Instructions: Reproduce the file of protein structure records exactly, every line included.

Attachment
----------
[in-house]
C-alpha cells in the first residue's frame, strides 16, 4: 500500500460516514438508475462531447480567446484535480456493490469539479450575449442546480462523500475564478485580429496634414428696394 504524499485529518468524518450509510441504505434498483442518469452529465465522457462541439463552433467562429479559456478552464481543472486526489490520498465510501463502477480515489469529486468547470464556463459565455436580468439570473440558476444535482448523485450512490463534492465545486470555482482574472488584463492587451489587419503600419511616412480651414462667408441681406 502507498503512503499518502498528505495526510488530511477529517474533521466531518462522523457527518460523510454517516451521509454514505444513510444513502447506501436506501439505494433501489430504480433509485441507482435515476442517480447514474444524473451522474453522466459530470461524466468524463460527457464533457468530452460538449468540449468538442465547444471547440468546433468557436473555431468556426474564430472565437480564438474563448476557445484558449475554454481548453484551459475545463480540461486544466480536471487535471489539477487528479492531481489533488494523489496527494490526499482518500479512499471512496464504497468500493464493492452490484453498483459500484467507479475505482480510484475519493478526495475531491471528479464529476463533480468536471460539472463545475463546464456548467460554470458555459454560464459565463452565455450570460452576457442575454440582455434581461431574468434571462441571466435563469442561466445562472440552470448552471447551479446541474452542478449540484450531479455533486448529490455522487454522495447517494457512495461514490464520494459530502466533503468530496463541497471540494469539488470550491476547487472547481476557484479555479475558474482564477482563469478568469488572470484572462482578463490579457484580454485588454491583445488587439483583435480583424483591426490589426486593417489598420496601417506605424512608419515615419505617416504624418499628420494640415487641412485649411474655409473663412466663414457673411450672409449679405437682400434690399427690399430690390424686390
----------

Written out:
[in-house]
C-alpha cells in the first residue's frame, strides 16, 4: 500500500460516514438508475462531447480567446484535480456493490469539479450575449442546480462523500475564478485580429496634414428696394 504524499485529518468524518450509510441504505434498483442518469452529465465522457462541439463552433467562429479559456478552464481543472486526489490520498465510501463502477480515489469529486468547470464556463459565455436580468439570473440558476444535482448523485450512490463534492465545486470555482482574472488584463492587451489587419503600419511616412480651414462667408441681406 502507498503512503499518502498528505495526510488530511477529517474533521466531518462522523457527518460523510454517516451521509454514505444513510444513502447506501436506501439505494433501489430504480433509485441507482435515476442517480447514474444524473451522474453522466459530470461524466468524463460527457464533457468530452460538449468540449468538442465547444471547440468546433468557436473555431468556426474564430472565437480564438474563448476557445484558449475554454481548453484551459475545463480540461486544466480536471487535471489539477487528479492531481489533488494523489496527494490526499482518500479512499471512496464504497468500493464493492452490484453498483459500484467507479475505482480510484475519493478526495475531491471528479464529476463533480468536471460539472463545475463546464456548467460554470458555459454560464459565463452565455450570460452576457442575454440582455434581461431574468434571462441571466435563469442561466445562472440552470448552471447551479446541474452542478449540484450531479455533486448529490455522487454522495447517494457512495461514490464520494459530502466533503468530496463541497471540494469539488470550491476547487472547481476557484479555479475558474482564477482563469478568469488572470484572462482578463490579457484580454485588454491583445488587439483583435480583424483591426490589426486593417489598420496601417506605424512608419515615419505617416504624418499628420494640415487641412485649411474655409473663412466663414457673411450672409449679405437682400434690399427690399430690390424686390